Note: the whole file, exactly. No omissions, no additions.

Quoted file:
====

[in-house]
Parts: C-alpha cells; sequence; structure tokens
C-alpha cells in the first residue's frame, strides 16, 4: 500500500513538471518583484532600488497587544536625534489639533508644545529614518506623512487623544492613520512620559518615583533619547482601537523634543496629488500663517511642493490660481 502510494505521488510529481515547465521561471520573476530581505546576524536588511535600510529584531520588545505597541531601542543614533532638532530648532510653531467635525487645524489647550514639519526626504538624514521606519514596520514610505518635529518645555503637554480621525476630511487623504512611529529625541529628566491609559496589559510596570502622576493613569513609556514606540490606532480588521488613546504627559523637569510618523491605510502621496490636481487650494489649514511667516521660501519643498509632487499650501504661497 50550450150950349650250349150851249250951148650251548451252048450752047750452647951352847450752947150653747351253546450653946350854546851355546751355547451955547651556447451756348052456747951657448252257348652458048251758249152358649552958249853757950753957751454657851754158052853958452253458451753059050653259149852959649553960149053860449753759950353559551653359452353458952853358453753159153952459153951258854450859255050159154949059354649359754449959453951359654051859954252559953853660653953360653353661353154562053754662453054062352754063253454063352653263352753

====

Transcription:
[in-house]
Parts: C-alpha cells; sequence; structure tokens
C-alpha cells in the first residue's frame, strides 16, 4: 500500500513538471518583484532600488497587544536625534489639533508644545529614518506623512487623544492613520512620559518615583533619547482601537523634543496629488500663517511642493490660481 502510494505521488510529481515547465521561471520573476530581505546576524536588511535600510529584531520588545505597541531601542543614533532638532530648532510653531467635525487645524489647550514639519526626504538624514521606519514596520514610505518635529518645555503637554480621525476630511487623504512611529529625541529628566491609559496589559510596570502622576493613569513609556514606540490606532480588521488613546504627559523637569510618523491605510502621496490636481487650494489649514511667516521660501519643498509632487499650501504661497 50550450150950349650250349150851249250951148650251548451252048450752047750452647951352847450752947150653747351253546450653946350854546851355546751355547451955547651556447451756348052456747951657448252257348652458048251758249152358649552958249853757950753957751454657851754158052853958452253458451753059050653259149852959649553960149053860449753759950353559551653359452353458952853358453753159153952459153951258854450859255050159154949059354649359754449959453951359654051859954252559953853660653953360653353661353154562053754662453054062352754063253454063352653263352753